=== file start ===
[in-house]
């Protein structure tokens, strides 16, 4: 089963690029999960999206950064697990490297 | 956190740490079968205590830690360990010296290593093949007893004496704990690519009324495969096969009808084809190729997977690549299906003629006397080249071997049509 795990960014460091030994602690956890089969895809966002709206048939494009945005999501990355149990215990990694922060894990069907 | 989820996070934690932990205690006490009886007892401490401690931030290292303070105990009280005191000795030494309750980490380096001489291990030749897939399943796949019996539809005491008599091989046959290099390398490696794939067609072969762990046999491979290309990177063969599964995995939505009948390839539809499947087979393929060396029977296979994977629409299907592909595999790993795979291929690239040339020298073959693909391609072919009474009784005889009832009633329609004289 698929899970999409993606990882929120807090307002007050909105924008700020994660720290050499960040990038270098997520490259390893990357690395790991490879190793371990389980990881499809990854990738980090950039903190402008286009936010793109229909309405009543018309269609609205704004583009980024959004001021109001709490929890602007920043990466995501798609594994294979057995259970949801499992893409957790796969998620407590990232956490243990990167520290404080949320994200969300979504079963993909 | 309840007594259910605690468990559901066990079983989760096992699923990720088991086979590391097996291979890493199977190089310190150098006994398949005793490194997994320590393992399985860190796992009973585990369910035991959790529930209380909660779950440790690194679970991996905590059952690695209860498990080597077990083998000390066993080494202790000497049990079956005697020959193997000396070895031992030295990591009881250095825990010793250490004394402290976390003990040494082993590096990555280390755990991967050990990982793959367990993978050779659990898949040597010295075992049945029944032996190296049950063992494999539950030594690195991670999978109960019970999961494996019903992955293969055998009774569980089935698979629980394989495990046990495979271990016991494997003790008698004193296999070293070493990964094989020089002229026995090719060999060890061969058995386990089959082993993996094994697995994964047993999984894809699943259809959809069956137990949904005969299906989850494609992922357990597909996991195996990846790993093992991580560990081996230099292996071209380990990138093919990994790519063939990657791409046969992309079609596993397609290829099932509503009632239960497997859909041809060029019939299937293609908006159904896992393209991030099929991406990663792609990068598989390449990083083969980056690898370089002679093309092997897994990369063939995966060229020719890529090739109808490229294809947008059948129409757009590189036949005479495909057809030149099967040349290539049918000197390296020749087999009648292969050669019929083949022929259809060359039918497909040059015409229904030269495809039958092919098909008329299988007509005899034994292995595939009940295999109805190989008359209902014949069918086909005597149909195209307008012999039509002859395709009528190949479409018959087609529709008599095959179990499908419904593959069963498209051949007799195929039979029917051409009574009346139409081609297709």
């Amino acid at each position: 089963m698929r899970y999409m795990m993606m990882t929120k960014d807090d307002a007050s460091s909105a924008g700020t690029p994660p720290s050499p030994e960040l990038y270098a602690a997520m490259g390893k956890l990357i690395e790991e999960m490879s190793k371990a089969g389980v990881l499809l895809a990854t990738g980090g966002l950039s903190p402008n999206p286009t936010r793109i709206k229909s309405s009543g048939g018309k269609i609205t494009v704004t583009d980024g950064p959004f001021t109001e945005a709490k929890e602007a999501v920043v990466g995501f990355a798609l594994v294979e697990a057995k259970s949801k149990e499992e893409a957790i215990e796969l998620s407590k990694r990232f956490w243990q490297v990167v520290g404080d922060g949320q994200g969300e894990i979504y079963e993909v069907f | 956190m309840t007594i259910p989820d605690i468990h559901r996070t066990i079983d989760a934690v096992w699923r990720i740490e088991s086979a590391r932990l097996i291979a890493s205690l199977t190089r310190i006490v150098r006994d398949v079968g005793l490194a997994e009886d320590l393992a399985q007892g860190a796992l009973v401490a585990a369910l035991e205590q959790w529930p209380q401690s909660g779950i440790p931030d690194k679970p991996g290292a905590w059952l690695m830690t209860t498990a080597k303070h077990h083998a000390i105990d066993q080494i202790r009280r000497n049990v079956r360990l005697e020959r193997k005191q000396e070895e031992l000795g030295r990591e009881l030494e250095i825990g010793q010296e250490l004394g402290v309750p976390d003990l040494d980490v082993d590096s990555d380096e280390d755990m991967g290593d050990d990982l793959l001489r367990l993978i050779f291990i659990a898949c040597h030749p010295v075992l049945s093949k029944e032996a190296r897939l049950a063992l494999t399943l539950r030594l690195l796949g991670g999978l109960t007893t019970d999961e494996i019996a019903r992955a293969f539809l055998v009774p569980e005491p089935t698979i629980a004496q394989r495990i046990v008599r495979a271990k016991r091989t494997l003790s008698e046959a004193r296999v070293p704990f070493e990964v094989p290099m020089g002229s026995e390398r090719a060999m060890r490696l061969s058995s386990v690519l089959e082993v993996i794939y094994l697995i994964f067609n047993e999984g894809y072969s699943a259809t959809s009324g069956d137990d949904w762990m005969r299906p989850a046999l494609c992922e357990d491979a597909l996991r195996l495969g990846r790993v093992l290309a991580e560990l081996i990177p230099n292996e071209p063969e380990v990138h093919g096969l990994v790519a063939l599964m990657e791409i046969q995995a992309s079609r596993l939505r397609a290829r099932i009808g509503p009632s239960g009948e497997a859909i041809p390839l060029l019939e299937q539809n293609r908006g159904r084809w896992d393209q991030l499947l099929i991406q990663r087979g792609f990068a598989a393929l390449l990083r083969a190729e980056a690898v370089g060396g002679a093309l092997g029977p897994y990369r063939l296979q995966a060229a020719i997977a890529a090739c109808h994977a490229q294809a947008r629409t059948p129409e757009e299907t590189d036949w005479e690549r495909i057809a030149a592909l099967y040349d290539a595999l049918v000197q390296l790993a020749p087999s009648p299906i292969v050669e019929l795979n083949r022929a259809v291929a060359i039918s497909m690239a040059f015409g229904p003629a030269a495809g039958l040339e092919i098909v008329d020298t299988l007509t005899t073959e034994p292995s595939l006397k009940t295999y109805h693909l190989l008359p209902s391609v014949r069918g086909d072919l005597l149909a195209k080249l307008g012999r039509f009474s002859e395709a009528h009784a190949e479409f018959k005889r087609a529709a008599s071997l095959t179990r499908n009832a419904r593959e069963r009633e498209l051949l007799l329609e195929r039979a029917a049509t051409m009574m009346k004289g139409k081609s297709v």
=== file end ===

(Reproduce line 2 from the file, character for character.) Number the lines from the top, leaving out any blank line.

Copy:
């Protein structure tokens, strides 16, 4: 089963690029999960999206950064697990490297 | 956190740490079968205590830690360990010296290593093949007893004496704990690519009324495969096969009808084809190729997977690549299906003629006397080249071997049509 795990960014460091030994602690956890089969895809966002709206048939494009945005999501990355149990215990990694922060894990069907 | 989820996070934690932990205690006490009886007892401490401690931030290292303070105990009280005191000795030494309750980490380096001489291990030749897939399943796949019996539809005491008599091989046959290099390398490696794939067609072969762990046999491979290309990177063969599964995995939505009948390839539809499947087979393929060396029977296979994977629409299907592909595999790993795979291929690239040339020298073959693909391609072919009474009784005889009832009633329609004289 698929899970999409993606990882929120807090307002007050909105924008700020994660720290050499960040990038270098997520490259390893990357690395790991490879190793371990389980990881499809990854990738980090950039903190402008286009936010793109229909309405009543018309269609609205704004583009980024959004001021109001709490929890602007920043990466995501798609594994294979057995259970949801499992893409957790796969998620407590990232956490243990990167520290404080949320994200969300979504079963993909 | 309840007594259910605690468990559901066990079983989760096992699923990720088991086979590391097996291979890493199977190089310190150098006994398949005793490194997994320590393992399985860190796992009973585990369910035991959790529930209380909660779950440790690194679970991996905590059952690695209860498990080597077990083998000390066993080494202790000497049990079956005697020959193997000396070895031992030295990591009881250095825990010793250490004394402290976390003990040494082993590096990555280390755990991967050990990982793959367990993978050779659990898949040597010295075992049945029944032996190296049950063992494999539950030594690195991670999978109960019970999961494996019903992955293969055998009774569980089935698979629980394989495990046990495979271990016991494997003790008698004193296999070293070493990964094989020089002229026995090719060999060890061969058995386990089959082993993996094994697995994964047993999984894809699943259809959809069956137990949904005969299906989850494609992922357990597909996991195996990846790993093992991580560990081996230099292996071209380990990138093919990994790519063939990657791409046969992309079609596993397609290829099932509503009632239960497997859909041809060029019939299937293609908006159904896992393209991030099929991406990663792609990068598989390449990083083969980056690898370089002679093309092997897994990369063939995966060229020719890529090739109808490229294809947008059948129409757009590189036949005479495909057809030149099967040349290539049918000197390296020749087999009648292969050669019929083949022929259809060359039918497909040059015409229904030269495809039958092919098909008329299988007509005899034994292995595939009940295999109805190989008359209902014949069918086909005597149909195209307008012999039509002859395709009528190949479409018959087609529709008599095959179990499908419904593959069963498209051949007799195929039979029917051409009574009346139409081609297709």